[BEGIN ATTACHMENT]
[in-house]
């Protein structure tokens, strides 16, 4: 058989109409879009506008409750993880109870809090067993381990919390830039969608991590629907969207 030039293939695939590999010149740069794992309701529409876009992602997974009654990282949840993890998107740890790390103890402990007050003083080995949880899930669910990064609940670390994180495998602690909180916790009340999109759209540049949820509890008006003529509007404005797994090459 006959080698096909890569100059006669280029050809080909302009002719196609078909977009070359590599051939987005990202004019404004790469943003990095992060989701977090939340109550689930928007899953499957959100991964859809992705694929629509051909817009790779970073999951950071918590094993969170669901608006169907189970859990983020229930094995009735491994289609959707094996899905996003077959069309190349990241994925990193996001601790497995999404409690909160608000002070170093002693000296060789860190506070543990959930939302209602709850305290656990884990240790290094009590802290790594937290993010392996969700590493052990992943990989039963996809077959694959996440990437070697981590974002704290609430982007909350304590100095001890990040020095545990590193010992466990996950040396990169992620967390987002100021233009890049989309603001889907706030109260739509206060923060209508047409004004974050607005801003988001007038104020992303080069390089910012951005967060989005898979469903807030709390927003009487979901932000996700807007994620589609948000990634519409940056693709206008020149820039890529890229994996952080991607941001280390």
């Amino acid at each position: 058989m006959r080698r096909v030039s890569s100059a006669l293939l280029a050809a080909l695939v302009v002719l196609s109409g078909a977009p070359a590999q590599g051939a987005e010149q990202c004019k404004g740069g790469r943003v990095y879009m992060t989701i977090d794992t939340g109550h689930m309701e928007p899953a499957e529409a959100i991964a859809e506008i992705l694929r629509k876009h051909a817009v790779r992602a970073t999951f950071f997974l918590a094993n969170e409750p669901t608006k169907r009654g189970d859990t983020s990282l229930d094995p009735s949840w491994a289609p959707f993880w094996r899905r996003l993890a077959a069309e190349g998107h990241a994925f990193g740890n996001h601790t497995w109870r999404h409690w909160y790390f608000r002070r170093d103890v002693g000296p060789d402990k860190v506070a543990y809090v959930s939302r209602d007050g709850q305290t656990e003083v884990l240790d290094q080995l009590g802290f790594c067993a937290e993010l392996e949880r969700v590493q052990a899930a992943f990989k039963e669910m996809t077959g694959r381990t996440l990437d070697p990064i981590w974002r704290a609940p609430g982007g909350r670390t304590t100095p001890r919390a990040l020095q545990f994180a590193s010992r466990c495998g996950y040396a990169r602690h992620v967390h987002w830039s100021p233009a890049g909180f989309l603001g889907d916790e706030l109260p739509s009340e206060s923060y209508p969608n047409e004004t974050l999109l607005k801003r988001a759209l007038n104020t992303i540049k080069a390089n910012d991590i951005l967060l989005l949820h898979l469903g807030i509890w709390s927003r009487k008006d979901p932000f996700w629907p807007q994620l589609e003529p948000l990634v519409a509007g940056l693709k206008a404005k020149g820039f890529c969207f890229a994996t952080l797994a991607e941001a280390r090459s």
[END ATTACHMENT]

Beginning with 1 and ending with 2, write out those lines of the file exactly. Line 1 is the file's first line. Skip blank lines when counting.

[in-house]
């Protein structure tokens, strides 16, 4: 058989109409879009506008409750993880109870809090067993381990919390830039969608991590629907969207 030039293939695939590999010149740069794992309701529409876009992602997974009654990282949840993890998107740890790390103890402990007050003083080995949880899930669910990064609940670390994180495998602690909180916790009340999109759209540049949820509890008006003529509007404005797994090459 006959080698096909890569100059006669280029050809080909302009002719196609078909977009070359590599051939987005990202004019404004790469943003990095992060989701977090939340109550689930928007899953499957959100991964859809992705694929629509051909817009790779970073999951950071918590094993969170669901608006169907189970859990983020229930094995009735491994289609959707094996899905996003077959069309190349990241994925990193996001601790497995999404409690909160608000002070170093002693000296060789860190506070543990959930939302209602709850305290656990884990240790290094009590802290790594937290993010392996969700590493052990992943990989039963996809077959694959996440990437070697981590974002704290609430982007909350304590100095001890990040020095545990590193010992466990996950040396990169992620967390987002100021233009890049989309603001889907706030109260739509206060923060209508047409004004974050607005801003988001007038104020992303080069390089910012951005967060989005898979469903807030709390927003009487979901932000996700807007994620589609948000990634519409940056693709206008020149820039890529890229994996952080991607941001280390």